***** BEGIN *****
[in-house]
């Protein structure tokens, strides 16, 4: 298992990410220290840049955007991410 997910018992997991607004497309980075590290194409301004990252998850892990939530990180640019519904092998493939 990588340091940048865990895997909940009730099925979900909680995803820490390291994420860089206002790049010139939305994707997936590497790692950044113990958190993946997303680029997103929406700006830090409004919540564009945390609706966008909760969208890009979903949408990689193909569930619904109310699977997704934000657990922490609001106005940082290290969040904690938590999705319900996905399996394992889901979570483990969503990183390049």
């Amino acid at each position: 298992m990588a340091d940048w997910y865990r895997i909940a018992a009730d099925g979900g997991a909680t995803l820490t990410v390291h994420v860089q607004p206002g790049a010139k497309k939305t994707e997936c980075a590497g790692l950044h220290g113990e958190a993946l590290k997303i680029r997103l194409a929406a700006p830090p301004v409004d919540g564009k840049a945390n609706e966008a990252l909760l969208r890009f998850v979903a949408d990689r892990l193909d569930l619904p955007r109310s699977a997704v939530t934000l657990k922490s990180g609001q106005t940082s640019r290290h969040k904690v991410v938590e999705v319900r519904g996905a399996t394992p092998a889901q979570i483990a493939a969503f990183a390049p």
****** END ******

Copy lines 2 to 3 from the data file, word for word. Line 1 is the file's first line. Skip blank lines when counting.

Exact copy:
């Protein structure tokens, strides 16, 4: 298992990410220290840049955007991410 997910018992997991607004497309980075590290194409301004990252998850892990939530990180640019519904092998493939 990588340091940048865990895997909940009730099925979900909680995803820490390291994420860089206002790049010139939305994707997936590497790692950044113990958190993946997303680029997103929406700006830090409004919540564009945390609706966008909760969208890009979903949408990689193909569930619904109310699977997704934000657990922490609001106005940082290290969040904690938590999705319900996905399996394992889901979570483990969503990183390049």
């Amino acid at each position: 298992m990588a340091d940048w997910y865990r895997i909940a018992a009730d099925g979900g997991a909680t995803l820490t990410v390291h994420v860089q607004p206002g790049a010139k497309k939305t994707e997936c980075a590497g790692l950044h220290g113990e958190a993946l590290k997303i680029r997103l194409a929406a700006p830090p301004v409004d919540g564009k840049a945390n609706e966008a990252l909760l969208r890009f998850v979903a949408d990689r892990l193909d569930l619904p955007r109310s699977a997704v939530t934000l657990k922490s990180g609001q106005t940082s640019r290290h969040k904690v991410v938590e999705v319900r519904g996905a399996t394992p092998a889901q979570i483990a493939a969503f990183a390049p």